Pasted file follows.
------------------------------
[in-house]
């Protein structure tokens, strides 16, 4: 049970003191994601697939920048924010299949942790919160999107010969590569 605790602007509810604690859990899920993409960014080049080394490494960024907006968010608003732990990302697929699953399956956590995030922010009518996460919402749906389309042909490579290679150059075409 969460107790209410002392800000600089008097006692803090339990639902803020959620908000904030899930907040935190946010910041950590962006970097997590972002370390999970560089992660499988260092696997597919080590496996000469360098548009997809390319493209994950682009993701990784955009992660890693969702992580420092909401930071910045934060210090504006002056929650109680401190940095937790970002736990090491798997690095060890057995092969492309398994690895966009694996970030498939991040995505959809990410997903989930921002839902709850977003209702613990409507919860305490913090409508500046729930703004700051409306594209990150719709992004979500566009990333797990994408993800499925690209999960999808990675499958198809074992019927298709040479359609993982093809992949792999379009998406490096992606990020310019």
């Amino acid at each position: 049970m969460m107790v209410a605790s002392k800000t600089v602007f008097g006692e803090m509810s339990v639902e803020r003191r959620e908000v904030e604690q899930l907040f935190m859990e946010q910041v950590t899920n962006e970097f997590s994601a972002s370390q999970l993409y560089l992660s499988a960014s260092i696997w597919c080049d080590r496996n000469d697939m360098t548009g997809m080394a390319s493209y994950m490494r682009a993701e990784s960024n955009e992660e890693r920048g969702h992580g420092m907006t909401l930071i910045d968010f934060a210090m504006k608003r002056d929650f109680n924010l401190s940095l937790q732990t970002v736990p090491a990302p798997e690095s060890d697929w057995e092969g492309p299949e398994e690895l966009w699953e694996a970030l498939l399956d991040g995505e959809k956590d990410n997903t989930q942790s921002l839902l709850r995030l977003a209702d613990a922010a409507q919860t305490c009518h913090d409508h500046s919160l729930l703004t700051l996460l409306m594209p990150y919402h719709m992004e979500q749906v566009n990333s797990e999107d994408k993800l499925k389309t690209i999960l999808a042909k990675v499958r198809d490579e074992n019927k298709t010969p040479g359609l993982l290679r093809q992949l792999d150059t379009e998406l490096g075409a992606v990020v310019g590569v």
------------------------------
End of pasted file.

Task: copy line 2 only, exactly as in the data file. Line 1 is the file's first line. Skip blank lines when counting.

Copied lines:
């Protein structure tokens, strides 16, 4: 049970003191994601697939920048924010299949942790919160999107010969590569 605790602007509810604690859990899920993409960014080049080394490494960024907006968010608003732990990302697929699953399956956590995030922010009518996460919402749906389309042909490579290679150059075409 969460107790209410002392800000600089008097006692803090339990639902803020959620908000904030899930907040935190946010910041950590962006970097997590972002370390999970560089992660499988260092696997597919080590496996000469360098548009997809390319493209994950682009993701990784955009992660890693969702992580420092909401930071910045934060210090504006002056929650109680401190940095937790970002736990090491798997690095060890057995092969492309398994690895966009694996970030498939991040995505959809990410997903989930921002839902709850977003209702613990409507919860305490913090409508500046729930703004700051409306594209990150719709992004979500566009990333797990994408993800499925690209999960999808990675499958198809074992019927298709040479359609993982093809992949792999379009998406490096992606990020310019």